gwii_2008_030389.jpg
     
  13. wireguy

    wireguy TS Member

    Joined:
    Jan 29, 1998
    Messages:
    3,715
    Yea, there's some kind of conveyor being used on that unit.
     
  14. gdbabin

    gdbabin TS Member

    Joined:
    May 15, 2006
    Messages:
    2,461
    Yep--outstanding red-neck ingenuity--that's exactly what that is.



    Guy B.
     
  15. wireguy

    wireguy TS Member

    Joined:
    Jan 29, 1998
    Messages:
    3,715
    This thing is still in fantastic condition because it has been up off the ground for decades. It needs to be in a museum or restored.
     
  16. cubancigar2000

    cubancigar2000 Well-Known Member

    Joined:
    Jan 29, 1998
    Messages:
    10,521
    Location:
    Idaho
    In the old days when I grew up on my Amish Grandfathers farm the manure spreader had something that looked like that on the floor. It was gear driven by the movement of the wheels and it moved the manure back to the back inch by inch. At the back there was a revolving set of arms ( much like a hay rake) that threw it onto the fields
     
  17. wireguy

    wireguy TS Member

    Joined:
    Jan 29, 1998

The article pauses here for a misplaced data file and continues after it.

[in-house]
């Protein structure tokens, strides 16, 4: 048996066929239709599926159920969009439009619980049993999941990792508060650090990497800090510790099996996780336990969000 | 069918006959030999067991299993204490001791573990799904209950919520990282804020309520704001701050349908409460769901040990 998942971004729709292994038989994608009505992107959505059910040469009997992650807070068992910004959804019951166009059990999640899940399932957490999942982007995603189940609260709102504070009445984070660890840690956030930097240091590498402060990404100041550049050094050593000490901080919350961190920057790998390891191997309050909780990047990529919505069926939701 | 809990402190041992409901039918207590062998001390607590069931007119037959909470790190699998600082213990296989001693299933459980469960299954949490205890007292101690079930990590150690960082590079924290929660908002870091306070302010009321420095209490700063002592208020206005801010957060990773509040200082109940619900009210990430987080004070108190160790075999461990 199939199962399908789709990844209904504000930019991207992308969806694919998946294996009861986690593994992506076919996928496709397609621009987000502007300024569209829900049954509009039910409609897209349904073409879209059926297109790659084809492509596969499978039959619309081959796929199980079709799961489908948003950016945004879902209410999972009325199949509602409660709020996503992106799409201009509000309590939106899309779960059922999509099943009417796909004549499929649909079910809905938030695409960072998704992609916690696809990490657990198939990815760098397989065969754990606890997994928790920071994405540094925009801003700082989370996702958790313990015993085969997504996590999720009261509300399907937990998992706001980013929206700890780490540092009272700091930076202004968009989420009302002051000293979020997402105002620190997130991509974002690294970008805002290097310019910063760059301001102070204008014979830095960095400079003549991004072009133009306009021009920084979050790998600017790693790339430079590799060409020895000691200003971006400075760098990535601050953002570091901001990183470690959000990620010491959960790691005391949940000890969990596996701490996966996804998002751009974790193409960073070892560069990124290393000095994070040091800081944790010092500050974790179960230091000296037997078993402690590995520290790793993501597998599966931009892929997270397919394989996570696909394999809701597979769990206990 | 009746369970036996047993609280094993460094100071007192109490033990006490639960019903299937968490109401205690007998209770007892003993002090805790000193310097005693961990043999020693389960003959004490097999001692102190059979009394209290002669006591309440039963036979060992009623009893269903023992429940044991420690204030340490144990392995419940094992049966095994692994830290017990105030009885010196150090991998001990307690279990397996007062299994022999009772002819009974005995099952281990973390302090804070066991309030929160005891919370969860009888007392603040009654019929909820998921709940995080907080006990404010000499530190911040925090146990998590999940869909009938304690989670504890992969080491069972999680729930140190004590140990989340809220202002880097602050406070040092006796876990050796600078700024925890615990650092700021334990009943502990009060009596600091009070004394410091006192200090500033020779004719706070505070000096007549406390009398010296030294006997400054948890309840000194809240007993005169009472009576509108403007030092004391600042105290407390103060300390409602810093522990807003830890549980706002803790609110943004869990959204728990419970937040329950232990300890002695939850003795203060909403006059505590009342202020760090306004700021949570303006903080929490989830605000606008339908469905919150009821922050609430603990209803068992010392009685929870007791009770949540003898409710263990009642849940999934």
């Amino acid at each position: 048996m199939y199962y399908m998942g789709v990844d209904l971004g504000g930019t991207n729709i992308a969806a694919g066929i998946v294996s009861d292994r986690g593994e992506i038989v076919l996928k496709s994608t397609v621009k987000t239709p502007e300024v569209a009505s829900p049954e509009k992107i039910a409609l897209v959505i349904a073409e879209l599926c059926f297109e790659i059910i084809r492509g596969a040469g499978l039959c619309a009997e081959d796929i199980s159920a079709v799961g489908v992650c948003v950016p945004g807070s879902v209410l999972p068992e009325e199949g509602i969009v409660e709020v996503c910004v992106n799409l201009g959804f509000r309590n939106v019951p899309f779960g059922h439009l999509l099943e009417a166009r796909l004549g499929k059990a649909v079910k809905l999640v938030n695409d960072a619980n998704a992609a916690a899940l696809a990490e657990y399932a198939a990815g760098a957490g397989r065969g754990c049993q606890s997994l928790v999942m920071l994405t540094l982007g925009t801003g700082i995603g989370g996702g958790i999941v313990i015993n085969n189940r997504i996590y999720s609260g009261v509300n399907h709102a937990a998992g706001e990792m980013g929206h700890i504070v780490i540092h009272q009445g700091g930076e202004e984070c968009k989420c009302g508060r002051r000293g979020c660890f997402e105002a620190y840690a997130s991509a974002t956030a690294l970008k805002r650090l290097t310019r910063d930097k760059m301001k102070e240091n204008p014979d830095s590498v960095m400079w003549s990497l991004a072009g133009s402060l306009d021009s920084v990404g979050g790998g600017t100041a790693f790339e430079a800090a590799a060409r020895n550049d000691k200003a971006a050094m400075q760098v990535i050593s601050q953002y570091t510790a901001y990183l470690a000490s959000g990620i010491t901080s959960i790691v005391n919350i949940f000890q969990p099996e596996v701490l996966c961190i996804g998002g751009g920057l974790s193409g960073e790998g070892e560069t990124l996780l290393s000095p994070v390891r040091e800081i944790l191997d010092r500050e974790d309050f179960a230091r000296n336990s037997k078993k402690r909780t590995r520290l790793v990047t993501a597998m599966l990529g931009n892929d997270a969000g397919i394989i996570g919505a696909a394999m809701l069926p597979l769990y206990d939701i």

Messages:
    3,715
    Thank you everyone for your commentary. I'm going to look around and back in the corner of this field and see if I can find the piece of equipment it came from. I am in awe of the quality this stuff is. There sure seems to be a lot of it for coming from just one piece of equipment.
     
  18. blizzard

    blizzard Active Member

    Joined:
    Jan 29, 1998
    Messages:
    2,583
    Lead window weights. ROTFLMAO !!!!!!!!
     
  19. Sprinklerman

    Sprinklerman Member

    Joined:
    Jan 29, 1998
    Messages:
    765
    Location:
    Bassett, NE
    That is a floor drag for removing manure from a milk barn.
     
  20. Bob Schultz

    Bob Schultz Well-Known Member Supporting Vendor

    Joined:
    Jan 29, 1998
    Messages:
    2,749
    Location:
    Tuxedo NC

    [​IMG]


    Check out the underside of this old manure spreader....
     
Thread Status:
Not open for further replies.